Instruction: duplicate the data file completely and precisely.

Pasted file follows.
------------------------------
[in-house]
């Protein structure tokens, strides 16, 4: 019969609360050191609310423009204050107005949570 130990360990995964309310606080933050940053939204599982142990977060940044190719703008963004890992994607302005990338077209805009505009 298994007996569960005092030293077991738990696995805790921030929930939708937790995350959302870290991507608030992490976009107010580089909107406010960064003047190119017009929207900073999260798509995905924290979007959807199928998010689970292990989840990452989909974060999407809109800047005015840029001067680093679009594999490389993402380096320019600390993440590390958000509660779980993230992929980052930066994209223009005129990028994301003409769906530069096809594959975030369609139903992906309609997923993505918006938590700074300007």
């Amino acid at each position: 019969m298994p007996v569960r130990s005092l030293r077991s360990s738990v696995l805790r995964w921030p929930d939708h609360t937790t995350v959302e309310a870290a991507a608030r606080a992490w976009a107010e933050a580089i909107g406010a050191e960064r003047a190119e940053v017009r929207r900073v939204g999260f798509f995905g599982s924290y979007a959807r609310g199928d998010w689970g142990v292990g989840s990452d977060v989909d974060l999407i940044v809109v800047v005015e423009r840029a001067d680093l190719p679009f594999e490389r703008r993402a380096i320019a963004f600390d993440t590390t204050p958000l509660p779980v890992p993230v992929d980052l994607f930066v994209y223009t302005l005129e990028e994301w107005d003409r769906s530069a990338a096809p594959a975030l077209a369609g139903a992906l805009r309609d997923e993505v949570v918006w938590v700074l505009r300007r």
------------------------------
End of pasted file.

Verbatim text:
[in-house]
């Protein structure tokens, strides 16, 4: 019969609360050191609310423009204050107005949570 130990360990995964309310606080933050940053939204599982142990977060940044190719703008963004890992994607302005990338077209805009505009 298994007996569960005092030293077991738990696995805790921030929930939708937790995350959302870290991507608030992490976009107010580089909107406010960064003047190119017009929207900073999260798509995905924290979007959807199928998010689970292990989840990452989909974060999407809109800047005015840029001067680093679009594999490389993402380096320019600390993440590390958000509660779980993230992929980052930066994209223009005129990028994301003409769906530069096809594959975030369609139903992906309609997923993505918006938590700074300007």
């Amino acid at each position: 019969m298994p007996v569960r130990s005092l030293r077991s360990s738990v696995l805790r995964w921030p929930d939708h609360t937790t995350v959302e309310a870290a991507a608030r606080a992490w976009a107010e933050a580089i909107g406010a050191e960064r003047a190119e940053v017009r929207r900073v939204g999260f798509f995905g599982s924290y979007a959807r609310g199928d998010w689970g142990v292990g989840s990452d977060v989909d974060l999407i940044v809109v800047v005015e423009r840029a001067d680093l190719p679009f594999e490389r703008r993402a380096i320019a963004f600390d993440t590390t204050p958000l509660p779980v890992p993230v992929d980052l994607f930066v994209y223009t302005l005129e990028e994301w107005d003409r769906s530069a990338a096809p594959a975030l077209a369609g139903a992906l805009r309609d997923e993505v949570v918006w938590v700074l505009r300007r």